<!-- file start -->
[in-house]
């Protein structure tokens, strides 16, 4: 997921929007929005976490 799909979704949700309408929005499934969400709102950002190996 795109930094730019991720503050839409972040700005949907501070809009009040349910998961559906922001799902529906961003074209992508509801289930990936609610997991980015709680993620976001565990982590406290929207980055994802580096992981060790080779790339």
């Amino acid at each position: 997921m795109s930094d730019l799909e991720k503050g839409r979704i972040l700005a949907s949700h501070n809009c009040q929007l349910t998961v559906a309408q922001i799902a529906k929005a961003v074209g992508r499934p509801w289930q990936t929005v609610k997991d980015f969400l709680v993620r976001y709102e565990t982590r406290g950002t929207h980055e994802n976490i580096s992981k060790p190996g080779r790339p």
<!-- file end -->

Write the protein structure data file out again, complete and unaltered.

[in-house]
């Protein structure tokens, strides 16, 4: 997921929007929005976490 799909979704949700309408929005499934969400709102950002190996 795109930094730019991720503050839409972040700005949907501070809009009040349910998961559906922001799902529906961003074209992508509801289930990936609610997991980015709680993620976001565990982590406290929207980055994802580096992981060790080779790339």
């Amino acid at each position: 997921m795109s930094d730019l799909e991720k503050g839409r979704i972040l700005a949907s949700h501070n809009c009040q929007l349910t998961v559906a309408q922001i799902a529906k929005a961003v074209g992508r499934p509801w289930q990936t929005v609610k997991d980015f969400l709680v993620r976001y709102e565990t982590r406290g950002t929207h980055e994802n976490i580096s992981k060790p190996g080779r790339p």